VATICAN CITY - In one of the strongest actions since a sexual-abuse scandal began sweeping the Roman Catholic Church in Europe, Pope Benedict XVI on Monday appointed nine prelates, including the archbishops of Boston and New York, to investigate child abuse in Ireland's Catholic institutions.
The pope urged the Irish church to support the investigation, saying it could be a chance for hope and renewal. In a March letter to the Irish faithful, he had promised an inquiry on chronic clerical child abuse in Ireland and decades of cover-ups by church authorities.
Also Monday, the Vatican announced the pope had accepted the resignation of an Irish-born archbishop, Richard Burke, who had led the Benin City Diocese in Nigeria and faced accusations that he had a 20-year relationship with a woman that began when she was 14. He was the latest bishop to resign, as Benedict moves to get rid of bishops who either admitted they molested youngsters or covered up for priests who did.
Child-abuse scandals have caused exceptional trauma in Ireland. An Irish government collapsed in 1994 amid arguments over its failure to extradite a pedophile priest to Northern Ireland. Since 2002, a government-organized compensation board has paid out more than $983 million to 13,000 people abused in Ireland's church-run residential institutions for children.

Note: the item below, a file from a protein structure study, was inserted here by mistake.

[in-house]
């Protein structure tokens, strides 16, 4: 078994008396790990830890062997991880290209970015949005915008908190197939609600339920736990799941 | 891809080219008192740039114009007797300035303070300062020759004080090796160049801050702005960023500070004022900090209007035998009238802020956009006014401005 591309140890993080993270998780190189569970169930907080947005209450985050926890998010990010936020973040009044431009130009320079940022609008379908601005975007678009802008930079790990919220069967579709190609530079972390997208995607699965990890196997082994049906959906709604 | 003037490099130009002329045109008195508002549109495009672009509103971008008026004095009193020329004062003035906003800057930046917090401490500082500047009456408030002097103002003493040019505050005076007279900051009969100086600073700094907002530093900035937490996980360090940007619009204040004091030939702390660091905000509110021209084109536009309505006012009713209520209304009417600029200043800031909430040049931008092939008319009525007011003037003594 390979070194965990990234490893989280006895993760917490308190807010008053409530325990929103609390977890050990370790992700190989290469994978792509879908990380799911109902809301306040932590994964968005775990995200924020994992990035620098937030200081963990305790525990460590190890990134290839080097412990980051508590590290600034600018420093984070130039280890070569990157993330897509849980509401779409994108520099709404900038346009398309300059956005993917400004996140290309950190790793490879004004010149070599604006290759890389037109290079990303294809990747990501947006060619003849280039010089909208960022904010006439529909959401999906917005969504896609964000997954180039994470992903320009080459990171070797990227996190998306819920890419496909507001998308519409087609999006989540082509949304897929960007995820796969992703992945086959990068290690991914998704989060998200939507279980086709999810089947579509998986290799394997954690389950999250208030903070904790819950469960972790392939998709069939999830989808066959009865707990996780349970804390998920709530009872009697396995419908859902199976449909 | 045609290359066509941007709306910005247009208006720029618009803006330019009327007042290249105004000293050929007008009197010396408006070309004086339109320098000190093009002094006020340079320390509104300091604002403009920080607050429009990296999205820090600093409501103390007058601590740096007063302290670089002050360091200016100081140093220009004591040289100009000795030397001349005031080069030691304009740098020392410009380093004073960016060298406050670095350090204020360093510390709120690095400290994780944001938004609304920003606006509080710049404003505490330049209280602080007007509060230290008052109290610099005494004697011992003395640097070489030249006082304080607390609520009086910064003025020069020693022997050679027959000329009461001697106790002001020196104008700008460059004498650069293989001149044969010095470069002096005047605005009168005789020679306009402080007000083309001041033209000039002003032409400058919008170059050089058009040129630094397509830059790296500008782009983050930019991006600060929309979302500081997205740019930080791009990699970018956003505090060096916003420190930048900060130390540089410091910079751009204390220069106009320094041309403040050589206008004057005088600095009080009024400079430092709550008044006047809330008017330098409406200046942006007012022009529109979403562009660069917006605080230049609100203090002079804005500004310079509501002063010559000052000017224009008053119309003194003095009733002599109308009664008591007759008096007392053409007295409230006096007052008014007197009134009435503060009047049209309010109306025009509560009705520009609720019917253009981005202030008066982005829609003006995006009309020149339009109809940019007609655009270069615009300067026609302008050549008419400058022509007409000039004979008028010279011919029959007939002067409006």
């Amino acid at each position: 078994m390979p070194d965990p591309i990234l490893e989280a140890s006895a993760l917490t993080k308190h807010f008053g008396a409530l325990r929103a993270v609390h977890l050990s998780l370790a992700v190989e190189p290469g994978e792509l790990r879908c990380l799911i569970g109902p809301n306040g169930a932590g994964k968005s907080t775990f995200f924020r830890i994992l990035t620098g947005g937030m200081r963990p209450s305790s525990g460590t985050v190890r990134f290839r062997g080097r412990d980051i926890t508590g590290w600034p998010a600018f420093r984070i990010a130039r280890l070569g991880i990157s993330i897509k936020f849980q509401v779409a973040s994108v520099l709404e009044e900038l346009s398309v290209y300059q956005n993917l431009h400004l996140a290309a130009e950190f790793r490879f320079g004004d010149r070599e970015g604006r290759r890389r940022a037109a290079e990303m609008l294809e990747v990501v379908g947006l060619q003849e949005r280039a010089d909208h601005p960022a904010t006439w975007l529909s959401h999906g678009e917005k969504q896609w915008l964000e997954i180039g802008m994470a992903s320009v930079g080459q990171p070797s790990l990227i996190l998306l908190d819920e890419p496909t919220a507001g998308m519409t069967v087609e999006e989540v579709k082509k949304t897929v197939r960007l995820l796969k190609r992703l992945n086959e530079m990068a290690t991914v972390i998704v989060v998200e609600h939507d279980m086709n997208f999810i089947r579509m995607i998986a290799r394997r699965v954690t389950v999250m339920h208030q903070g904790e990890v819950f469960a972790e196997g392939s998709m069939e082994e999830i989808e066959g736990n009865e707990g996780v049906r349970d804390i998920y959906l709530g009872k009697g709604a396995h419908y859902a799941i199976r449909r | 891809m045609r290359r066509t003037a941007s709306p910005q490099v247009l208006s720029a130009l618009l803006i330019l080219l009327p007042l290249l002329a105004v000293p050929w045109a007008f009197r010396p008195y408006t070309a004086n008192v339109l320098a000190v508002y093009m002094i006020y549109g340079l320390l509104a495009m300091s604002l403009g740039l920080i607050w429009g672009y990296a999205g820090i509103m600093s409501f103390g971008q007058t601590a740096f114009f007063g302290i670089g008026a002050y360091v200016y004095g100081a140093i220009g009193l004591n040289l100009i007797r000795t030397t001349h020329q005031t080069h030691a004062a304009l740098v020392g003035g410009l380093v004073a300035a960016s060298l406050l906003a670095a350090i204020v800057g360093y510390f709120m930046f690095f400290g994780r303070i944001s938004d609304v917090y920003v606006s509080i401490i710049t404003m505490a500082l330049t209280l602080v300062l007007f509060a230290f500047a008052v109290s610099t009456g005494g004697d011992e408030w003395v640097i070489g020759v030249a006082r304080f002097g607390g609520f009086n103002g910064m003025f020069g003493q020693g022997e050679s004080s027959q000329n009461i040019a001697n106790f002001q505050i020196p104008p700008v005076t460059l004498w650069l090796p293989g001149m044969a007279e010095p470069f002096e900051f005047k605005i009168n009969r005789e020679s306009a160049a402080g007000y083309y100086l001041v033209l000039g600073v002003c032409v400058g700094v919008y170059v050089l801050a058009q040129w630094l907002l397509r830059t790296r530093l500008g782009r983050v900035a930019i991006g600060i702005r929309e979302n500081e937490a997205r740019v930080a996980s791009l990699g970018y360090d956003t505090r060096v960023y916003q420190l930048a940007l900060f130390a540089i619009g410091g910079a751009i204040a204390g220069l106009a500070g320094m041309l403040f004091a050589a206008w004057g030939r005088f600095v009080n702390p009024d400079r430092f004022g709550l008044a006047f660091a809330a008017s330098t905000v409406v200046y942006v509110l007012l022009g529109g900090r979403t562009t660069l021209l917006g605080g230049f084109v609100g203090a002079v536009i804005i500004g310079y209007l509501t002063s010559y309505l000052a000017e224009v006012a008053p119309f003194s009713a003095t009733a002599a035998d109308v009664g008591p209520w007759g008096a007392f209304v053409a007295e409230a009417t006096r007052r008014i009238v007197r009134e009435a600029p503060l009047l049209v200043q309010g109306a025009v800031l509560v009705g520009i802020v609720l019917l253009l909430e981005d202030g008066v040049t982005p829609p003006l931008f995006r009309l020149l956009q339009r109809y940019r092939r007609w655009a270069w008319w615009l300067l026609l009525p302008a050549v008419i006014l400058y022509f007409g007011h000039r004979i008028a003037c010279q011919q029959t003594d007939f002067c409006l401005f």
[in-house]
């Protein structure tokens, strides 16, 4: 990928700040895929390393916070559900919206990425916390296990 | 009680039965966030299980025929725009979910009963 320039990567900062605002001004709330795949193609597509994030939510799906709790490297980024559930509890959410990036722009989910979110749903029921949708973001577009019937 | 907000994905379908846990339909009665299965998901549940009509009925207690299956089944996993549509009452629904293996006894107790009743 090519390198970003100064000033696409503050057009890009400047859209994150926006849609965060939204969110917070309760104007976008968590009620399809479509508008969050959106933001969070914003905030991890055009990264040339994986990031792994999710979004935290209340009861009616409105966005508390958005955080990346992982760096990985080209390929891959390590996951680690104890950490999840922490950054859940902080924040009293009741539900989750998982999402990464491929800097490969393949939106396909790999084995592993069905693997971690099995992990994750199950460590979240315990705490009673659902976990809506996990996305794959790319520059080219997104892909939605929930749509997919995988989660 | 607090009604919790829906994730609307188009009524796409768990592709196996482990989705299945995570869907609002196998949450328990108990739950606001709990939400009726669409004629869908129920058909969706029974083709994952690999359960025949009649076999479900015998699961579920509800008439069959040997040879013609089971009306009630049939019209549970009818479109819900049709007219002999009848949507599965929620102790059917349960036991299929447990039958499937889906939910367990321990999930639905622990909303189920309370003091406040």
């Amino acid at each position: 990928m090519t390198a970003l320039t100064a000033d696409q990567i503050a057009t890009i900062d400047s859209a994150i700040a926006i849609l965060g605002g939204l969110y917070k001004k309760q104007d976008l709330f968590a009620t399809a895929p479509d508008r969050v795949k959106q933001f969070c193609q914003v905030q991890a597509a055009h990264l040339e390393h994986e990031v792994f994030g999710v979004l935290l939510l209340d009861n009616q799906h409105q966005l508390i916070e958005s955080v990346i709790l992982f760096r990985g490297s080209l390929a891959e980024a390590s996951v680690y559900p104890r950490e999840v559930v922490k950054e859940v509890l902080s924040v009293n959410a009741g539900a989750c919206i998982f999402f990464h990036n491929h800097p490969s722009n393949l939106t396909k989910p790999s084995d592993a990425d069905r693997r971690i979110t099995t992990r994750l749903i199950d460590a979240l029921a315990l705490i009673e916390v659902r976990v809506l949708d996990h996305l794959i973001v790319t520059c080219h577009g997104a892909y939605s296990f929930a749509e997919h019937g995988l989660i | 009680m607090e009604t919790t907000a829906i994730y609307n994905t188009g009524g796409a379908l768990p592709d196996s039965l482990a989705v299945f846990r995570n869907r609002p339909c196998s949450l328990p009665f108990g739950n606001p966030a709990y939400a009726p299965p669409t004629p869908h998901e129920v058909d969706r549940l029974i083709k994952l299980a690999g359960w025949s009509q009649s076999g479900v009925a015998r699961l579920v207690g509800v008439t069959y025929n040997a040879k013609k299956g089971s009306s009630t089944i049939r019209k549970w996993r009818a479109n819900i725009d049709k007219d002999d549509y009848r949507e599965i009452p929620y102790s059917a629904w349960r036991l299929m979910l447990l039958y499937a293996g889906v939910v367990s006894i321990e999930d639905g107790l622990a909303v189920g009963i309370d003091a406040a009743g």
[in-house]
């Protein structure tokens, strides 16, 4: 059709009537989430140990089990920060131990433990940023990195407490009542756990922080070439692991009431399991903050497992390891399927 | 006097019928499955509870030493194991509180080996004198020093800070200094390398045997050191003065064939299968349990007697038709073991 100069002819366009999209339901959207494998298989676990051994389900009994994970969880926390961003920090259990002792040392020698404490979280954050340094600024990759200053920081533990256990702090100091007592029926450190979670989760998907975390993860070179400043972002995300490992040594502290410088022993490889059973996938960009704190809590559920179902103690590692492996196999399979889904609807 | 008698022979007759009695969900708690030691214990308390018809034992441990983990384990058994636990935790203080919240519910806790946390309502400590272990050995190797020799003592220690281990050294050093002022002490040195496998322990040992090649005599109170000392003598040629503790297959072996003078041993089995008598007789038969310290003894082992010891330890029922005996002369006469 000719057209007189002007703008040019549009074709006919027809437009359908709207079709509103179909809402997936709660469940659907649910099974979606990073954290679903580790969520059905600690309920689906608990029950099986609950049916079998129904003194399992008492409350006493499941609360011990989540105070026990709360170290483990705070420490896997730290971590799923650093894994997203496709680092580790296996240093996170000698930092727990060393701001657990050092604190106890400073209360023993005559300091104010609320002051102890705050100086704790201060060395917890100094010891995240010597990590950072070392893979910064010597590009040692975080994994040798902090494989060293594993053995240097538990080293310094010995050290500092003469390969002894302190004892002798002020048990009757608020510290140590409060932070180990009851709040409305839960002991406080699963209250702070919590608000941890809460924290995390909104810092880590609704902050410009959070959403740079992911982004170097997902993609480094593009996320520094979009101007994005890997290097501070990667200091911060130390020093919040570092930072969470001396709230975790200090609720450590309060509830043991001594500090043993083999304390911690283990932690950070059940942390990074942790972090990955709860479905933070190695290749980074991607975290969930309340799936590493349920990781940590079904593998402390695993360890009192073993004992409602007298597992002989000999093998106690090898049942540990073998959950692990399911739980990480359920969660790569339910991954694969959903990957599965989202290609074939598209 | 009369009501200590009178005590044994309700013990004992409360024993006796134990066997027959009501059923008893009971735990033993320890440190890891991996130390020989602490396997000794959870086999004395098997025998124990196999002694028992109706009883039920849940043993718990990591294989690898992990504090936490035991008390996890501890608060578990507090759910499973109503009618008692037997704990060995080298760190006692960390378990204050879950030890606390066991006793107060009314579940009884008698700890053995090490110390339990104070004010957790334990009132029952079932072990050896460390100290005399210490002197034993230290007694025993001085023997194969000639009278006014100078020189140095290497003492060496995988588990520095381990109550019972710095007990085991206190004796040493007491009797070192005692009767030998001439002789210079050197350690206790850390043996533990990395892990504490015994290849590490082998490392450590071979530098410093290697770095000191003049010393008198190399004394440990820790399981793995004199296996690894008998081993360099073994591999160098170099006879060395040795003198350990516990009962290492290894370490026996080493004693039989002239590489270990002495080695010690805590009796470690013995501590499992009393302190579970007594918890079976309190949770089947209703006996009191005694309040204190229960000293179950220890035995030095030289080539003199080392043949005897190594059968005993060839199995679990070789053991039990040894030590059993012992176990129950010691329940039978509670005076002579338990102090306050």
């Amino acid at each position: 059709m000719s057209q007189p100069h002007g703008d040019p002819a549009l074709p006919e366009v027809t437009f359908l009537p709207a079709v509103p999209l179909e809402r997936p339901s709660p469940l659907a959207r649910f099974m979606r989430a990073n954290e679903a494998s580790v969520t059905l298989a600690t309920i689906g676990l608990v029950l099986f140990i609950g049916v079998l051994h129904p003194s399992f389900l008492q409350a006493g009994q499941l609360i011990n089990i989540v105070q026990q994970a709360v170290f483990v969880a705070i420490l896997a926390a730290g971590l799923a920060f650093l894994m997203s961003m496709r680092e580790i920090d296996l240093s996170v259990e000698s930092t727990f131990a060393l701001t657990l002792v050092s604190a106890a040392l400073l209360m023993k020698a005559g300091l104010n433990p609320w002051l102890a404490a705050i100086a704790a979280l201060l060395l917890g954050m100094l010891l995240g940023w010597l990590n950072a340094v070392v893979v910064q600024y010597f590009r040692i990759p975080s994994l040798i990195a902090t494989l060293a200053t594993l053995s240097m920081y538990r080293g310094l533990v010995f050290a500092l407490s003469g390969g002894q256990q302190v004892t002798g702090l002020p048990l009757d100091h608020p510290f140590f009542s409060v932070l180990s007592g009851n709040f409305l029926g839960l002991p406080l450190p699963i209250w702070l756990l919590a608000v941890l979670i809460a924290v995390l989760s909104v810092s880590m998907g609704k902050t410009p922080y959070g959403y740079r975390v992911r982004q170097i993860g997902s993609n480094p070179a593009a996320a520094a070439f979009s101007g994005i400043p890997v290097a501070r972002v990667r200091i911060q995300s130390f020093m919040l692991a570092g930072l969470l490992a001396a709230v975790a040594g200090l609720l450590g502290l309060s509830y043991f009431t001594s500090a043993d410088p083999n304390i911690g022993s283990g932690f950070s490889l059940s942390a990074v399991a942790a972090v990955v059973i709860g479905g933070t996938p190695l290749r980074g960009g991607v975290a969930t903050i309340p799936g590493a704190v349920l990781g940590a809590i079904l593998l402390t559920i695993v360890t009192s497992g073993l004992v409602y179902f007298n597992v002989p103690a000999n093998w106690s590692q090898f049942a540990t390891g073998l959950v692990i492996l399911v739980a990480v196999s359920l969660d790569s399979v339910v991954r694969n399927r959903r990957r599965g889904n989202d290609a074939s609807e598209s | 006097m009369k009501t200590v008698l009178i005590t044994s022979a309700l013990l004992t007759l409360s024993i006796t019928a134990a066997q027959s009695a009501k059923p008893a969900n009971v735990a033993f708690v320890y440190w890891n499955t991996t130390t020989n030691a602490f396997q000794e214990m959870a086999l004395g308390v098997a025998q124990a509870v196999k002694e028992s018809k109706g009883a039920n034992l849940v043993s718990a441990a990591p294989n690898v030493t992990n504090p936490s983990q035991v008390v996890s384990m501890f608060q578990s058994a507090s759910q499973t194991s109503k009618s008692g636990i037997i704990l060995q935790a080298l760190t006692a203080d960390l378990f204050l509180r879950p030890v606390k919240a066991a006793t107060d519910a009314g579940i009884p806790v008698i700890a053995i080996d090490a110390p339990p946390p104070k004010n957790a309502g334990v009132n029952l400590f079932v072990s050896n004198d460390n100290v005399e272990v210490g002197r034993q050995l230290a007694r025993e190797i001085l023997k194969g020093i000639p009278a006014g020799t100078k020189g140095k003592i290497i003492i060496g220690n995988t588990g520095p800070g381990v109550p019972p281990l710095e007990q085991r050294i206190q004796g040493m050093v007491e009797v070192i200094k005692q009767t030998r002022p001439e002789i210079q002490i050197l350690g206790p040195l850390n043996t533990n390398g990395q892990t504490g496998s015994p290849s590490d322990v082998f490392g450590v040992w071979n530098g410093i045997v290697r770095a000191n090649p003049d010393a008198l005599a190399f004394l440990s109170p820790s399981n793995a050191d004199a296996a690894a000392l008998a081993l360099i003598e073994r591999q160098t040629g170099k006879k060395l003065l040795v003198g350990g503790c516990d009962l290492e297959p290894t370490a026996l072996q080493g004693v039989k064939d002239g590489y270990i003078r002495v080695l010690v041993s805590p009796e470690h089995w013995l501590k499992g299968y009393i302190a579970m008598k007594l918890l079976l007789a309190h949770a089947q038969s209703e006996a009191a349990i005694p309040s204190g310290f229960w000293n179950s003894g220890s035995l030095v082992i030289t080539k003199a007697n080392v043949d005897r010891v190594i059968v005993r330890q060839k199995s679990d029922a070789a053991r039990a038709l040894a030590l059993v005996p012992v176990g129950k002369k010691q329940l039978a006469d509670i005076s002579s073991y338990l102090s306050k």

The investigation in Ireland will deal with the handling of cases of abuse and providing assistance to victims. It will begin in four archdioceses, including Dublin, and then be extended to other dioceses, the Vatican said. It will also look at seminaries and religious houses. The nine investigators will look at the procedures currently in place to prevent abuse and will seek ways to improve them.
The pope invited "all the members of the Irish Catholic community to support this fraternal initiative" and hoped the investigation would be "an occasion of renewed fervor in the Christian life, and that it may deepen their faith and strengthen their hope," the Vatican statement said.
The investigators named by Benedict include the archbishops of Westminster in England, Toronto, and Ottawa.
Archbishop Timothy Dolan of New York will investigate the Irish seminaries as well as the broader issue of priestly formation. Cardinal Sean O'Malley of Boston will investigate the Dublin Archdiocese.
"The Church must be unfailingly vigilant in protecting children and young people," O'Malley said in a statement posted on the archdiocese's website.
U.S. victims of clerical abuse were not impressed by Benedict's move. Some bishops themselves have "troubling" records on confronting abuse, said Barbara Dorris, of the Survivors Network for those Abused by Priests.